How an SME’s success can rely on its recruitment
When it comes to expanding a small business, the staff that are initially recruited will play a pivotal role in shaping its future.
If bosses choose wrongly, success might not be forthcoming or may take longer to achieve, which places a great onus on recruitment and getting it right.
This often means finding individuals with the necessary skills and character that fit with a business and its future plans.
Maintaining the original culture of a company – that which is often loved by staff – is not always possible when achieving scale, which means finding the right balance is required.
More firms are now looking to diversify their workforces, ensuring that the key skills and requirements are met.
In many cases this means looking past CVs to see the individual qualities that someone could bring to a role.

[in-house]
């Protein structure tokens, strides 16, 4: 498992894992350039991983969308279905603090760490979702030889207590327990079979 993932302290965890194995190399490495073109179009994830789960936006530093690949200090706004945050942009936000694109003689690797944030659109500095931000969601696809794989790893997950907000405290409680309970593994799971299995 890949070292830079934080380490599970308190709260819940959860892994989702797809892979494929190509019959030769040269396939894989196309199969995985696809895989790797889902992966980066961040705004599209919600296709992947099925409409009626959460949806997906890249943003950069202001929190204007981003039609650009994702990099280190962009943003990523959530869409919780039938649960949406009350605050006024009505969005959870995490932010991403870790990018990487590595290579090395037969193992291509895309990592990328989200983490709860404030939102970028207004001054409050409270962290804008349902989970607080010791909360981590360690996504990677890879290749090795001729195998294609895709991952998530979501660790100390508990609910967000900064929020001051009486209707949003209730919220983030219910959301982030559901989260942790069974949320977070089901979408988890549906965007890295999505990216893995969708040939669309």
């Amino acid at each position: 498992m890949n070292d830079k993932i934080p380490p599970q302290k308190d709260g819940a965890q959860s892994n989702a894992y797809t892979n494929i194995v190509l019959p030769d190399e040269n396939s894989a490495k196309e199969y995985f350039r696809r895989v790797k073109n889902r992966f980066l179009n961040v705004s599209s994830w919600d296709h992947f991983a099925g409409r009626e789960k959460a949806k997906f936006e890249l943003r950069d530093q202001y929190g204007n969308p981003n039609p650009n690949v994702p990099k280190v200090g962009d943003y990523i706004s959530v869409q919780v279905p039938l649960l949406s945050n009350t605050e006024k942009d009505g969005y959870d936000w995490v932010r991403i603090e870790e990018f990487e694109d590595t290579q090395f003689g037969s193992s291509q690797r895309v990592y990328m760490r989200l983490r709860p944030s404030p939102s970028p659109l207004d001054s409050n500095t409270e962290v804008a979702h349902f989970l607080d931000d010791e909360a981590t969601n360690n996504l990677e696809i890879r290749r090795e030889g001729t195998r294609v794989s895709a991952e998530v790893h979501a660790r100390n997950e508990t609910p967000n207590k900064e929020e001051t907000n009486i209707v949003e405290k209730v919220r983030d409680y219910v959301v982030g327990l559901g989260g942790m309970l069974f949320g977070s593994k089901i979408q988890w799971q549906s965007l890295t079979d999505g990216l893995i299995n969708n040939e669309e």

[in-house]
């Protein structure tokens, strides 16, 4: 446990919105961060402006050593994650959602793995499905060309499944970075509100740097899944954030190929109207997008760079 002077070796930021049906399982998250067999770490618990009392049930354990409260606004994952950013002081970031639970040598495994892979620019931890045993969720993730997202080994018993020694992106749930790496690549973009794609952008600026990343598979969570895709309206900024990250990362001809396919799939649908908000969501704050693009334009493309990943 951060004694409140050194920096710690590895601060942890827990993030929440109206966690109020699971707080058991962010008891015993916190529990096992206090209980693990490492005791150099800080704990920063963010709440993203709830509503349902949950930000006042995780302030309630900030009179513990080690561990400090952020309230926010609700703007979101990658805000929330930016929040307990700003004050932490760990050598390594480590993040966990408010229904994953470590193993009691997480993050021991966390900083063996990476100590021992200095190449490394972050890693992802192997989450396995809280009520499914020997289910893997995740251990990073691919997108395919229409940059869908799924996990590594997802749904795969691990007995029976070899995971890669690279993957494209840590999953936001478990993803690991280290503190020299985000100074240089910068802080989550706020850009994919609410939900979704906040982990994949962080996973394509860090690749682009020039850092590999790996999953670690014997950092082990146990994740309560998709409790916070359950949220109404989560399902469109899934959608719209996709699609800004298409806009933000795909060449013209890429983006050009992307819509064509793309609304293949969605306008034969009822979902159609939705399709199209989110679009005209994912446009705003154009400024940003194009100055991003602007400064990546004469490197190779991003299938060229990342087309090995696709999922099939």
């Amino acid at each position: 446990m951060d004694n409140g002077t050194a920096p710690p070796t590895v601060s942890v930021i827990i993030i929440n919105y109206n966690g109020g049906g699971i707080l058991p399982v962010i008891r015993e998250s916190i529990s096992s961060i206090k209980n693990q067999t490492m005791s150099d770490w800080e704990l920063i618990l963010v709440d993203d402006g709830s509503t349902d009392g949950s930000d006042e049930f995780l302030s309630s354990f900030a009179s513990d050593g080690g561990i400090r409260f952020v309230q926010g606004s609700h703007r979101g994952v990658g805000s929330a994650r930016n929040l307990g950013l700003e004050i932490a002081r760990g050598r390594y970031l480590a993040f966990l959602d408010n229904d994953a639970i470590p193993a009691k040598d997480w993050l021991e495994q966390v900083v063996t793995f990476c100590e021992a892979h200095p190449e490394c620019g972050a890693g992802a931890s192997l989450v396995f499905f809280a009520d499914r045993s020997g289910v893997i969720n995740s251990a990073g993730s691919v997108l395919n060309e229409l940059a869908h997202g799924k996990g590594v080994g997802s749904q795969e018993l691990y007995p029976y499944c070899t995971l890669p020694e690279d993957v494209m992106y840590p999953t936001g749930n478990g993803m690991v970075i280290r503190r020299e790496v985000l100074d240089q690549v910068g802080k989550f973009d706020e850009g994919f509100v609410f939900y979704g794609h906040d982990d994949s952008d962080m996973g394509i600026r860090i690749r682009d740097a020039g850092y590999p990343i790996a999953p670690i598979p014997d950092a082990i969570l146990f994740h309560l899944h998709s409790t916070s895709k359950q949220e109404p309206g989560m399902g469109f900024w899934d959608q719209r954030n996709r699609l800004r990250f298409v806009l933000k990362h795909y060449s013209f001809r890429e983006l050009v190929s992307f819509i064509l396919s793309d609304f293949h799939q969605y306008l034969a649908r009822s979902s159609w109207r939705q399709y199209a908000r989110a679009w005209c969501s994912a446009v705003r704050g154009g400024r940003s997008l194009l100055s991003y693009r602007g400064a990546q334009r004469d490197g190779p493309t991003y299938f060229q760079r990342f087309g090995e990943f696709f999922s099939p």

Those with fresh ideas and an entrepreneurial spirit might just be sat on an idea that can propel a firm towards success more quickly, for example.
Focusing on soft skills is also important as people will need to fit in quickly, making communication, teamwork and customer interaction key skills to search for.
The other end of the spectrum
Of course there are instances when recruitment doesn’t work out for a firm and this can create financial problems if not carefully managed.
In the early stages of expansion, many small firms can ill afford to spend a lot of money on staff, meaning a wrong placement could cost money that is then not there to rectify the situation.
Restructuring a business may provide a solution for those who feel severely threatened financially, although it is not the only way to ensure the longevity of a firm.
The key for any small business is to act quickly and decisively as it should limit any negative impacts that may occur from having unproductive or underperforming staff.
However, for those that do take time to find the right employees for their business, it should ensure that their workforce is more motivated, skilled and prepared to stay in their roles.
By Phil Smith